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The Last Great Fight: The Extraordinary Tale of Two Men and How One Fight Changed Their Lives Forever Paperback – 28 October 2008
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- Language : English
- Paperback : 308 pages
- ISBN-10 : 0312353316
- ISBN-13 : 978-0312353315
- Customer reviews:
"Joe Layden's meticulously researched study transports us from the Ali to the Tyson era....Layden is the first to take the full measure of the David in this David-and-Goliath storty...he offers a rich portrait of a soft-hearted former basketball standout who would secure the heavyweight crown only a few weeks after his mother died...the author manages to lay bare Tyson's own ambivalence toward the blood sport that would make him one of the most recognizable people in the world....The Last Great Fight succeeds in provoking a sense of tense anticipation about an event that is firmly etched in the memory of every boxing fan. And Layden's even-handed treatment of both the principals and the supporting cast provides a nuanced account of this epic moment." --The New York Times Book Review
"Layden had full access to the main players, and his interviews with the affable, star-crossed underdog provide a compelling perspective on the ultimate coulda-been." --ESPN The Magazine
"In prose that's as sharp as an uppercut, Layden revisits the day Douglas handed Mike Tyson his first loss. A generation of young fans know Tyson as a novelty act and boxing as a niche sport. Layden traces both declines to that night in Tokyo." --Sports Illustrated
"Boxing fans will want to add The Last Great Fight to the vast collection on great books on the Sweet Science, from Hemingway to A.J. Liebling to Norman Mailer. Just file it at the end of the shelf; it's the last book you'll ever need." --Los Angeles Times
"Compelling." --The Boston Globe
"Prose as crisp as a Sugar Ray Robinson jab." --Denver Post
"Layden's account of the crucial fight is tremendous. He has the kind of instinctive understanding of boxing that is rare in British writers: if one had to think of a point of comparison then Hugh MacIlvanney and the late Ian Wooldridge spring to mind." --Telegraph (UK)
"[An] exhilarating and hard hitting account. Boxing fans will want to add The Last Great Fight to the vast collection of great books on the Sweet Science, from Hemingway to A.J. Liebling to Norman Mailer. Just file it at the end of the shelf; it's the last book you'll ever need." --The Houston Chronicle
"Layden has researched and written the most compelling and moving book on the sweet science we've seen in years." --Booklist (starred review)
"A deeply reported, psychologically complex and artfully crafted examination of one of the biggest upsets in boxing history....Layden writes with the soulful, big-hearted tone of a Richard Russo novel." --Times Union (Albany, NY)
"Joe Layden's The Last Great Fight tells you everything you need to know about James" --Buster" Douglas' monumental upset of Mike Tyson."The Plain Dealer (Cleveland)
"Exceptional....Vivid detail....Besides getting interviews with Douglas and Tyson, Layden has interviewed everyone who had any role in the event." --Nashville City Paper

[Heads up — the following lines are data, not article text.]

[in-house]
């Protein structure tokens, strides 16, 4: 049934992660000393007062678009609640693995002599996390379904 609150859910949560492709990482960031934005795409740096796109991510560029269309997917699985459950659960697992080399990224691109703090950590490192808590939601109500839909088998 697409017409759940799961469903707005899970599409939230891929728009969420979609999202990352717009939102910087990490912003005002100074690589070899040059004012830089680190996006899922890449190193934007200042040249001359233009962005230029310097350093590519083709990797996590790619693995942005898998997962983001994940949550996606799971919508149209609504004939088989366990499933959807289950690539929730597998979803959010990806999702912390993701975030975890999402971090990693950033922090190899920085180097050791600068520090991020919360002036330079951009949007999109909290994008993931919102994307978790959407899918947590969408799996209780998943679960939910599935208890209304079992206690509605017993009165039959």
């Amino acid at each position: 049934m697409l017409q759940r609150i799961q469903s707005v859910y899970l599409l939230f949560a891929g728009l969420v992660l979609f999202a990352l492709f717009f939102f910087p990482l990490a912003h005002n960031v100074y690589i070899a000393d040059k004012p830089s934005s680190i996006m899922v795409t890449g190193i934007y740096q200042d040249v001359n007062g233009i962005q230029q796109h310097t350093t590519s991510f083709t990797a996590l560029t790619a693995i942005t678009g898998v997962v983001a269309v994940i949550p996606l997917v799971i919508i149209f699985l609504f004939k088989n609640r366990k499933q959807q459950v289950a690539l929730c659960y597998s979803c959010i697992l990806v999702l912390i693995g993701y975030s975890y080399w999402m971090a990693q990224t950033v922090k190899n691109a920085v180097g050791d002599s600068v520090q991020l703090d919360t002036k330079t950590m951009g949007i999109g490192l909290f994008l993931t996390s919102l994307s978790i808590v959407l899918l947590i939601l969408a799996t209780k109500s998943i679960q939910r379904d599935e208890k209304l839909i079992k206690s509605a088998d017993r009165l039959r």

"Joe Layden has talked to all the key figures involved and his account of the fight is compelling." --The Independent (UK)
"Layden should have a Ph. D in street psychology. I challenge anyone even remotely interested in what makes both ordinary and extraordinary people tick to pick this book up and not have trouble putting it down. It grips you and grabs you, as it eloquently describes just how fickle to concept of fame and the consequence of obscurity can be. Not only will you find yourself rooting for Douglas, the quintessential underdog, but also for Tyson, who in his own tragic way is no less of an underdog....It will make you laugh and cry, sometimes on the same page. Most importantly, it will make you think...It was a great fight, not only for its historical significance, but also because of its unrelenting action. This book, however, is better than the fight. You can't get a more starred review than that." --www.thesweetscience.com
"A tremendously moving story about Mike Tyson and Buster Douglas...This book isn't just about boxing, and the sad state it's in today, but it's actually about these two flawed individuals who made boxing history." --The Daily Gazette (Schenectady, NY)
"Tell the truth. You missed the moment when Buster Douglas knocked out Mike Tyson for the heavyweight championship of the world. The fight was in Tokyo and Iron Mike was going to destroy this unknown fatso, whack him out blah-blah....What did you know? So now you have a second chance. The all-time upset of boxing upsets is replayed here through the deft, sweet prose of Joe Layden; a ringside seat that shows not only the punches that were thrown but what was behind them. Don't miss it this time. The book is better than the fight and the fight was a wonder." --Leigh Montville, New York Times bestselling author of The Big Bam: The Life and Times of Babe Ruth and Ted Williams: The Biography of an American Hero